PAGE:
Real Time-qPCRs were performed using the SYBR Green-detection system (SYBR select Master Mix, 4473369; Applied Biosystem).

Western blot preparation and analysis

Aliquots of the cells collected for ChIP were used for western blot. Cells were washed twice with cold phosphate-buffered saline (PBS) and nuclei were extracted using 1 ml of Lysis Buffer (10 mM Tris-HCl pH 8.0, 10 mM NaCl, 0.2% NP40) containing 1× protease inhibitor cocktail. Nuclear lysates were obtained accordingly with Nuclear Fractionation Protocol (Abcam, Cambridge, UK). γH2AX was detected using part of the sonicated samples collected for ChIP. Lysates were cleared by centrifugation (13,000 rpm for 20 min). Protein concentrations were measured by Bio-Rad Protein Assay Dye Reagent Concentrate #500-0006. Equal amounts of cell extracts were then resolved by SDS–PAGE, transferred to nitrocellulose membranes, and immunoblotted using specific antibodies. Blots were detected using an ECL system (Lumilight Western Blotting Substrate, 12015200001, Roche).

Antibodies

Anti-DNMT1 ab87656 (Abcam, Cambridge, UK), -H3K4me2 ab32356 (Abcam), -H3K4me3 ab1012 (Abcam),—Total H3 ab1791 (Abcam), -Menin sc-0200 (Santa Cruz Biotechnology); phosphoATM ab81292 (Abcam), -phospho-H2AX (07164, Merck Millipore), MCM7 sc-9966 (Santa Cruz Biotechnology), Normal rabbit IgG sc-2027 (Santa Cruz Biotechnology), Normal mouse IgG sc-2025 (Santa Cruz Biotechnology) and -p53 ab1101 (Abcam).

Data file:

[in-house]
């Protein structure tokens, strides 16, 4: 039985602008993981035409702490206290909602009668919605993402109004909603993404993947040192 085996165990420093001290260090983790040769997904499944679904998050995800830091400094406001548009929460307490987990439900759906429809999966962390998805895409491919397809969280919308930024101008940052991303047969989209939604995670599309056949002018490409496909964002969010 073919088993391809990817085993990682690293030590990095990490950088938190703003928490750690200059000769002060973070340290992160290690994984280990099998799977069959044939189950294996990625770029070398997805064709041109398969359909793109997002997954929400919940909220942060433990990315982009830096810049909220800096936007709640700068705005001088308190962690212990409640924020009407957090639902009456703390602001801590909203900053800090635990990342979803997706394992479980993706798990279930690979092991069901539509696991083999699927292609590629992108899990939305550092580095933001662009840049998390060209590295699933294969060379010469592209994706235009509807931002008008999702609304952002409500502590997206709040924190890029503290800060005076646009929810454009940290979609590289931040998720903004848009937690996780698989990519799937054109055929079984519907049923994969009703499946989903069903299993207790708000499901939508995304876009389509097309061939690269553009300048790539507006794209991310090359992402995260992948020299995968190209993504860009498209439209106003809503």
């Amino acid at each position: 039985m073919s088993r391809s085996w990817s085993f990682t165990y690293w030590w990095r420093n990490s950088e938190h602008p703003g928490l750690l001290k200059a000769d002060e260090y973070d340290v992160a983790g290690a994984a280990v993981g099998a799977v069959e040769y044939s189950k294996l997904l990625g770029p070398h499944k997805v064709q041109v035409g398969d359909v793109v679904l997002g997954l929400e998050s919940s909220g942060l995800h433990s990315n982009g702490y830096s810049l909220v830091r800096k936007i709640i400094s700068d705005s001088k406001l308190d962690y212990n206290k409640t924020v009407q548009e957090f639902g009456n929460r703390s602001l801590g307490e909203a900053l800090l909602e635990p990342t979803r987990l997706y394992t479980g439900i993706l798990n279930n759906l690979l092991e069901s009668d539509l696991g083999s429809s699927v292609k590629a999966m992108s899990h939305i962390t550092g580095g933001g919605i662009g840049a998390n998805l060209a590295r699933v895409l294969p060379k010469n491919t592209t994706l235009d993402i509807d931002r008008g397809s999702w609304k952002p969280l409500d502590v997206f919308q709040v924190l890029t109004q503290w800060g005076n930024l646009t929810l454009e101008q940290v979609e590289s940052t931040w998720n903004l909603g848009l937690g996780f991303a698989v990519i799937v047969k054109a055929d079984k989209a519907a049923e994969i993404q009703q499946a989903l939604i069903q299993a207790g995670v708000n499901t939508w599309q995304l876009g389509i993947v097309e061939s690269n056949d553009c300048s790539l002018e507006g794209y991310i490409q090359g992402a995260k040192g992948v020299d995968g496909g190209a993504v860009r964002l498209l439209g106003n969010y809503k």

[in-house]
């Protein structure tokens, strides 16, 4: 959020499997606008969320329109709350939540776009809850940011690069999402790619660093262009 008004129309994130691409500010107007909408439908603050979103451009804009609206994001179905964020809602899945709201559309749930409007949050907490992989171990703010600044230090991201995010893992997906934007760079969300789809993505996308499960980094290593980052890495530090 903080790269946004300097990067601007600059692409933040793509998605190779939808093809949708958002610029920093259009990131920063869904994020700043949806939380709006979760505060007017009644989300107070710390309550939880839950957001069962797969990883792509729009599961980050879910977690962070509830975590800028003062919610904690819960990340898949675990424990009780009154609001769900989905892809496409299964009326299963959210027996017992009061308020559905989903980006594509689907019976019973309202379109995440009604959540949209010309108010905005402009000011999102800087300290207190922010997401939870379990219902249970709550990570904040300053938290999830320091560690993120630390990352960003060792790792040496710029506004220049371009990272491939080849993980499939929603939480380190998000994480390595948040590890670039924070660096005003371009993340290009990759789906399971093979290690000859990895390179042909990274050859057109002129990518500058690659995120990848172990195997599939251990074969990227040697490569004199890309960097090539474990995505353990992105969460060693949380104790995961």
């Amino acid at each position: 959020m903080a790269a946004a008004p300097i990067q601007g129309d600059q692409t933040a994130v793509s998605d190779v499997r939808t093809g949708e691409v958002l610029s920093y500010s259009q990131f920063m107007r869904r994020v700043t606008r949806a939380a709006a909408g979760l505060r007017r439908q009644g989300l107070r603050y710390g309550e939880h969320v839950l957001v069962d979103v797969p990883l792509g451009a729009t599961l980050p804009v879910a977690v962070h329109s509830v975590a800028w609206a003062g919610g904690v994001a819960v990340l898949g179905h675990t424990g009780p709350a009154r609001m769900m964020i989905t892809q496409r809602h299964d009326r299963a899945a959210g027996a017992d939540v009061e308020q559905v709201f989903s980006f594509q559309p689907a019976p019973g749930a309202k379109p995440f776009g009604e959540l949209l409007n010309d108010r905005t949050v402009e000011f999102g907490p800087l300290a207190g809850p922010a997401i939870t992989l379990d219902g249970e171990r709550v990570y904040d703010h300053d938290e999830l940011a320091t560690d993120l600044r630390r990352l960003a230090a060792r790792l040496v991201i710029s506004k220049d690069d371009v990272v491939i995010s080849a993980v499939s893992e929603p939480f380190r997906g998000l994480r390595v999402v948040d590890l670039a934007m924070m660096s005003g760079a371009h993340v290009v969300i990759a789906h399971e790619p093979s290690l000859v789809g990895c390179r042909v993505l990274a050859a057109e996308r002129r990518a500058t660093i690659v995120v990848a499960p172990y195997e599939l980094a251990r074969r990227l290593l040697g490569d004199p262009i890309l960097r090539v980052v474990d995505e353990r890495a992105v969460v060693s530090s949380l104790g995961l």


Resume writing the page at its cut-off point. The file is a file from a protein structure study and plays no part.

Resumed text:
Statistical analysis

Statistical significance between groups was determined using Student’s t test.

Results and Discussion

IFN-γ and SOD1 gene expression

We recently demonstrated the pro-inflammatory effect of OTC in causing both the IFN-γ secretion in T and non-T lymphocytes (Di Cerbo et al., 2016). Here, we evaluated the effect of drug treatment in the up-regulation of IFN-γ gene expression. Figure 1A shows that mRNA levels of IFN-γ robustly increased in PBMCs after 24 h of OTC incubation.

OTC induces IFN-γ and SOD1 mRNA.

Figure 1: OTC induces IFN-γ and SOD1 mRNA.

OTC significantly induces the increment of both IFN-γ and SOD1 mRNA. Total RNA was prepared from PBMC stimulated with OTC for 6, 12, 24 h, as indicated in ‘Materials & Methods’, and analyzed by qPCR with specific primers to IFN-γ (A) and SOD1 (B) mRNA normalized to 18S RNA levels. The statistical analysis derived from 2 experiments in triplicate (n ≥ 6; Mean ± SD).